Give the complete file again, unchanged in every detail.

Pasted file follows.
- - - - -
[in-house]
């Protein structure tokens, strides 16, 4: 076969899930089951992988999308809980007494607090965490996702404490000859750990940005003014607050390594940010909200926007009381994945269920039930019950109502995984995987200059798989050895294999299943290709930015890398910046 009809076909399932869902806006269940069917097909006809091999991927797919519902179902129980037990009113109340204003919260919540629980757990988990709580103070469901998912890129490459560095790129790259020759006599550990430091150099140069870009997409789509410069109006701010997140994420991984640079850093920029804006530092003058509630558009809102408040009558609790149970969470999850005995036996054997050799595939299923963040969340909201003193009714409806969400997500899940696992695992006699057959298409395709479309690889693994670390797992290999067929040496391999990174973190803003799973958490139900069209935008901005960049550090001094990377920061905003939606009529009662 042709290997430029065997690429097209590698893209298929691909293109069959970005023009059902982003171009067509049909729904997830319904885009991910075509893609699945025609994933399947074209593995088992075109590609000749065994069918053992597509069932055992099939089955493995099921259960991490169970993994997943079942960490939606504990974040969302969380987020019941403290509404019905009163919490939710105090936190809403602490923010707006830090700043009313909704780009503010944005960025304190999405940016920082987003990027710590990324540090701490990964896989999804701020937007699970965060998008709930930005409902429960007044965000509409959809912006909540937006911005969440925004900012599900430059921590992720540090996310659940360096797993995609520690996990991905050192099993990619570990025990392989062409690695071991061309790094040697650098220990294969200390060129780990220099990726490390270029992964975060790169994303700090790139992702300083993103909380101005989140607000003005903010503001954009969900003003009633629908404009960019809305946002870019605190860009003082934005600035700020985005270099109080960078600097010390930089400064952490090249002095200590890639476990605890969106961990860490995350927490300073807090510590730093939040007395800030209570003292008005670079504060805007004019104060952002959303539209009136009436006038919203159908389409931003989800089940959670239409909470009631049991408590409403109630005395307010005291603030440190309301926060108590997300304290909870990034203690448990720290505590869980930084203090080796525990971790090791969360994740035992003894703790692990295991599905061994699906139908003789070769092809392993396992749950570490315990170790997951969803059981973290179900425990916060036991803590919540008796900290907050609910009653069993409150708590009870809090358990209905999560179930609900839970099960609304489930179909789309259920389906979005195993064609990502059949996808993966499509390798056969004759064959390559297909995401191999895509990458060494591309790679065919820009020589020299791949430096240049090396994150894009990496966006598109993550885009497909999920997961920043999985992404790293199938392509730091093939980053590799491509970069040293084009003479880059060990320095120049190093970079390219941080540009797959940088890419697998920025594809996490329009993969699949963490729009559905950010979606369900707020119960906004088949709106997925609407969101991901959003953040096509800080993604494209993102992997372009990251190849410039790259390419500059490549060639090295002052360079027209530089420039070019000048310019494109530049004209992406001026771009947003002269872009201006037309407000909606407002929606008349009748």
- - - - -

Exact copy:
[in-house]
């Protein structure tokens, strides 16, 4: 076969899930089951992988999308809980007494607090965490996702404490000859750990940005003014607050390594940010909200926007009381994945269920039930019950109502995984995987200059798989050895294999299943290709930015890398910046 009809076909399932869902806006269940069917097909006809091999991927797919519902179902129980037990009113109340204003919260919540629980757990988990709580103070469901998912890129490459560095790129790259020759006599550990430091150099140069870009997409789509410069109006701010997140994420991984640079850093920029804006530092003058509630558009809102408040009558609790149970969470999850005995036996054997050799595939299923963040969340909201003193009714409806969400997500899940696992695992006699057959298409395709479309690889693994670390797992290999067929040496391999990174973190803003799973958490139900069209935008901005960049550090001094990377920061905003939606009529009662 042709290997430029065997690429097209590698893209298929691909293109069959970005023009059902982003171009067509049909729904997830319904885009991910075509893609699945025609994933399947074209593995088992075109590609000749065994069918053992597509069932055992099939089955493995099921259960991490169970993994997943079942960490939606504990974040969302969380987020019941403290509404019905009163919490939710105090936190809403602490923010707006830090700043009313909704780009503010944005960025304190999405940016920082987003990027710590990324540090701490990964896989999804701020937007699970965060998008709930930005409902429960007044965000509409959809912006909540937006911005969440925004900012599900430059921590992720540090996310659940360096797993995609520690996990991905050192099993990619570990025990392989062409690695071991061309790094040697650098220990294969200390060129780990220099990726490390270029992964975060790169994303700090790139992702300083993103909380101005989140607000003005903010503001954009969900003003009633629908404009960019809305946002870019605190860009003082934005600035700020985005270099109080960078600097010390930089400064952490090249002095200590890639476990605890969106961990860490995350927490300073807090510590730093939040007395800030209570003292008005670079504060805007004019104060952002959303539209009136009436006038919203159908389409931003989800089940959670239409909470009631049991408590409403109630005395307010005291603030440190309301926060108590997300304290909870990034203690448990720290505590869980930084203090080796525990971790090791969360994740035992003894703790692990295991599905061994699906139908003789070769092809392993396992749950570490315990170790997951969803059981973290179900425990916060036991803590919540008796900290907050609910009653069993409150708590009870809090358990209905999560179930609900839970099960609304489930179909789309259920389906979005195993064609990502059949996808993966499509390798056969004759064959390559297909995401191999895509990458060494591309790679065919820009020589020299791949430096240049090396994150894009990496966006598109993550885009497909999920997961920043999985992404790293199938392509730091093939980053590799491509970069040293084009003479880059060990320095120049190093970079390219941080540009797959940088890419697998920025594809996490329009993969699949963490729009559905950010979606369900707020119960906004088949709106997925609407969101991901959003953040096509800080993604494209993102992997372009990251190849410039790259390419500059490549060639090295002052360079027209530089420039070019000048310019494109530049004209992406001026771009947003002269872009201006037309407000909606407002929606008349009748």